Featuring original work (on sticky notes) by:

Alex Schubert, Alexis Ziritt, Anis Mojgani, Daniel Fishel, Daryl Seitchik, Eric Reynolds, Jaime Willems, Jen Vaughn, Jensine Eckwall, Jesse Lucas, Jim Rugg, Katie Skelly, Kevin Jay Stanton, Laura Knetzger, Leslie Hung, Liz Prince, Pat Aulisio, Paul Hornschemeier, Raul Gonzalez, Roman Muradov, Ryan Cecil Smith, Sabrina Elliott, Sean Ford, Sophia Foster Dimino, Will Dinski, Yevgeniya Mikhailik, Yumi Sakugawa, AND MORE!


Proceeds will benefit a very exciting project we’ll be announcing that night.

Plus, COMPLIMENTARY DRINKS provided by Elysian Brewing!

The event is FREE and OPEN TO THE PUBLIC.

We hope to see you there!

SPONSORED BY:
A Strange Object
The Austin Review
Foxing Quarterly
Write bloody
American Short Fiction

The Winner of Everything

Last night my wife shared with me the current winner of the internet, The Ragtime Gals.

Second place, the before half of this then and now photo:

image

➜ Past Anger

Regarding the recent racist murderer trial. Thank you yet again roxanegay:

Some kids were listening to music in a car when a white man took issue with, well, their existence. And he was armed, and he was in Florida though let us not confuse Michael Dunn’s murder of Jordan Davis for a Florida anomaly. 

I listen to music loudly in my car all the time. I used to worry about doing this. Like, I thought, will people think I am “stereotypical” for doing this? And then I thought, “Why would I be ashamed of being “stereotypical”?” And “what the fuck is stereotypical?” And this sort of interrogation is one I regularly put myself through. What will “white people” think if I do X, Y, or Z? I don’t even realize I’m doing it, half the time and then I get mad at the world and start punching air. Fuck you. I’m black. Deal with it. This is what living in this country can do to you. It can make you doubt everything. It can make you buy into the utter bullshit of respectability politics when you know better.  

I listen to music loudly in my car. It has nothing to do with race, and everything to do with having an awesome stereo system and a love of music. But, the rules are always different for black people. You don’t get to enjoy simple pleasures without consequences.

Some kids are listening to music in a car when a white man opens fire in them after a verbal altercation. It sickens me to type these words, to think them, to know them to be true. They were being teenagers.

When I was a kid, the teenagers in West Omaha would cruise Center Street because it was Nebraska. There was nothing else to do. They blasted their music. They left their empties in grocery store parking lots. And for a long time, no one fretted over it because they were all white.

If it were kids from North Omaha, where most of the black people live, it would have been an entirely different story. I didn’t know much about North Omaha growing up, but on Saturdays, my mom took me there to get my hair done because she didn’t know how to do it. That’s when I first saw black people other than my family, or Haitians. And I saw how different that neighborhood was from mine—run down, abandoned but not. I was too young to understand that I was seeing American poverty and segregation. As I got older, the stories began about North Omaha, as this dangerous, gang infested place. It was strange to hear these stories, because I never saw that North Omaha. I saw the kind women who had beautiful hairdos and smelled like cocoa butter and did my hair and told me stories, and hushed me when the relaxer started burning, and who laughed with my mother as they talked about things I was too young to understand.  I was also too young to understand how lucky I was to live in a manicured suburb where my biggest struggle was white kids wanting to “touch my hair.” Privilege is a motherfucker and only now, as an adult, do I truly understand.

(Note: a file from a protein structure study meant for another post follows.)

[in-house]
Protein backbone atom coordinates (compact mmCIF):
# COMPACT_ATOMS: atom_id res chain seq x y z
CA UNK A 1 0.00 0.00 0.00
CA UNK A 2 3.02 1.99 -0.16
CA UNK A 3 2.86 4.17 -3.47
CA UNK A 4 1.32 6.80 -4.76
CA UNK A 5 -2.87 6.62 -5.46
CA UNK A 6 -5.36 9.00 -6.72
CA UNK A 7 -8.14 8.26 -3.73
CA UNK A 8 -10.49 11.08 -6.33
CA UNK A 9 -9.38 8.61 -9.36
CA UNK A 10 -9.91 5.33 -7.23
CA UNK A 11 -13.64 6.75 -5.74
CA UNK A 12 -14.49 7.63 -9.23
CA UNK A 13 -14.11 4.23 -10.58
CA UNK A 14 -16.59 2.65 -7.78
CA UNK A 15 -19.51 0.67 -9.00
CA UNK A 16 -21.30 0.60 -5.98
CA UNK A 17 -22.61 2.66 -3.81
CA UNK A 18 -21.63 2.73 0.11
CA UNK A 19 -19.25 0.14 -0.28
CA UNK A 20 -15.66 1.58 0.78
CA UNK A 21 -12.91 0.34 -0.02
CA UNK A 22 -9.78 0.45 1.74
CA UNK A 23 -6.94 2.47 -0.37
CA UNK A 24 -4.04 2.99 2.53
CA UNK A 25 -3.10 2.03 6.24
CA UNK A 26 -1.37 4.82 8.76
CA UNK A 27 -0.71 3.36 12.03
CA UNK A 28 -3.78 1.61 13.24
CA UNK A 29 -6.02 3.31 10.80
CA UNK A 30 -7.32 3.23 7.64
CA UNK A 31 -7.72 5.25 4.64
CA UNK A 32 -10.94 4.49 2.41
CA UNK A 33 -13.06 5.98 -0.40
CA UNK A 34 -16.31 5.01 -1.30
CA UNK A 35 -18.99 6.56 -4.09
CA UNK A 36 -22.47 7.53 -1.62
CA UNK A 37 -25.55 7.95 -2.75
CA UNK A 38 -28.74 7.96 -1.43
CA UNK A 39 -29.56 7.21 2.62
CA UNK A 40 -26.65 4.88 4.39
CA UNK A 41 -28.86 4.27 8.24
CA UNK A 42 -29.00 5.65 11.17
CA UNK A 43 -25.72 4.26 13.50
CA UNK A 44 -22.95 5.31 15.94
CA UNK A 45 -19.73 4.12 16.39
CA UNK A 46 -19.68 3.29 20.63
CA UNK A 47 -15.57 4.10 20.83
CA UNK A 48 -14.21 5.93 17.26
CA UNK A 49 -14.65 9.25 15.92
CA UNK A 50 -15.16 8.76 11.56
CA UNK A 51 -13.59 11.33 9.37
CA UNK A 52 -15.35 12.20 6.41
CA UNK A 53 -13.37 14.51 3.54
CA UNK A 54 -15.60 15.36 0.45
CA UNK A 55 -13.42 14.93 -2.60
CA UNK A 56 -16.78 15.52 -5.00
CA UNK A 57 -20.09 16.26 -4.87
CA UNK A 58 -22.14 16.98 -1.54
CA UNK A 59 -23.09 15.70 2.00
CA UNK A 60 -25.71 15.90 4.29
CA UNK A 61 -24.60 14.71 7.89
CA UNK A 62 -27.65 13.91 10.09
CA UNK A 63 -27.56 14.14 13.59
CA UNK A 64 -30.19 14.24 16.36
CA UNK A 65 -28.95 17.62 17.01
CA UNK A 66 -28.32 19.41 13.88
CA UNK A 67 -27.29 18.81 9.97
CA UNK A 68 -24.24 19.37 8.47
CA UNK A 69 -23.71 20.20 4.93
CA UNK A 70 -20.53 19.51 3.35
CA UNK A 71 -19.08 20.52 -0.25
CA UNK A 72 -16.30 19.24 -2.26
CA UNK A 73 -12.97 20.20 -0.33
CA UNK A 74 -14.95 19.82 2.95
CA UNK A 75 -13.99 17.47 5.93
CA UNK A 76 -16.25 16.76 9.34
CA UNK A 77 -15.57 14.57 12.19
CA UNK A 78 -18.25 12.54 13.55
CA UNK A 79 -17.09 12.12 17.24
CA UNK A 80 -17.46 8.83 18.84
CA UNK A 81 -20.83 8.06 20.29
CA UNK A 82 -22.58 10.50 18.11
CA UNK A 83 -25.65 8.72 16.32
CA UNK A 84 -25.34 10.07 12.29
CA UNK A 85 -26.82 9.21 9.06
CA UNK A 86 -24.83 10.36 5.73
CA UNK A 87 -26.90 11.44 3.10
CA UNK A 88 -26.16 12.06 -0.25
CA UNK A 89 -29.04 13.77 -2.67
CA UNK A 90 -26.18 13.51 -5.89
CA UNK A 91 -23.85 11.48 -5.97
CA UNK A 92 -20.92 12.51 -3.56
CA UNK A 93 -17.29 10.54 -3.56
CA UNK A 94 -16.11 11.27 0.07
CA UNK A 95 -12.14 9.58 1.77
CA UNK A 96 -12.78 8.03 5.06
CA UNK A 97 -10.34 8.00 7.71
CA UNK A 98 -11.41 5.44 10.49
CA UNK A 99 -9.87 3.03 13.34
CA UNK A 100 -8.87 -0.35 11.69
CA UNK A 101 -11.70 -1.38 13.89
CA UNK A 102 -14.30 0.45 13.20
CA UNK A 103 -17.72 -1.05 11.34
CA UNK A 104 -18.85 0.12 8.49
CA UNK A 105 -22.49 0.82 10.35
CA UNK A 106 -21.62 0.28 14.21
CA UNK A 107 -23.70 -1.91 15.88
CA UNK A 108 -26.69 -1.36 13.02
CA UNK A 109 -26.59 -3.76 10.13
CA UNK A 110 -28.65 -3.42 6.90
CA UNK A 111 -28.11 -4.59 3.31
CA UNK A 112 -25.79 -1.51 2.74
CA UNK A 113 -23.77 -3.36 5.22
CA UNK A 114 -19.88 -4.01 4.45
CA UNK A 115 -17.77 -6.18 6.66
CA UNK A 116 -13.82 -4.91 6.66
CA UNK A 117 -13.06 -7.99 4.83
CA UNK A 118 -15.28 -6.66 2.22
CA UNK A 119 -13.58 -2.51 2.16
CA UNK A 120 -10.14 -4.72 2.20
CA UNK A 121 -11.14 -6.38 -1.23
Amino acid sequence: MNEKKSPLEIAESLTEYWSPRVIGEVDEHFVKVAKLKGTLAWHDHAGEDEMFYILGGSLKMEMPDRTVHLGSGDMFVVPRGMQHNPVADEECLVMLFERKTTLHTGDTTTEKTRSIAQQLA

I want to say I am angry but what I feel is past anger. It’s a lonelier place than that, tinged with exhaustion, or weariness but what a shameful luxury it is to be in this place, to have the time to ponder injustice instead of living with it in the brutal ways so many people around the world do.

The jurors from the Michael Dunn trial are now talking. Most of them wanted to convict Dunn of murder but there were two doubters, two people who thought a grown man with a gun was acting in self-defense because he felt threatened by some unarmed kids listening to loud music in a car.

The press keeps calling Dunn’s trial the “loud music trial,” which is fucking infuriating. Loud music didn’t incite murder. Racism did. Michael Dunn is a racist murderer. Let’s not dance around the truth. He has shown himself plainly and it is embarrassing to see people trying to look away from Dunn, from this country, from themselves. Dunn’s trial was the racist murderer trial. It’s not that hard to say.

I want to say something about the value of black lives and black bodies, but honestly, what more is there to say that hasn’t already been said, each time something like this happens? I am out of words. I am out of… almost everything but again, that is a shameful luxury and so I need to try a way to fight this exhaustion, this weariness because somewhere out there, a young black man or woman is living on borrowed time. I am mourning them already but I want to do something more.

THEME BY PARTI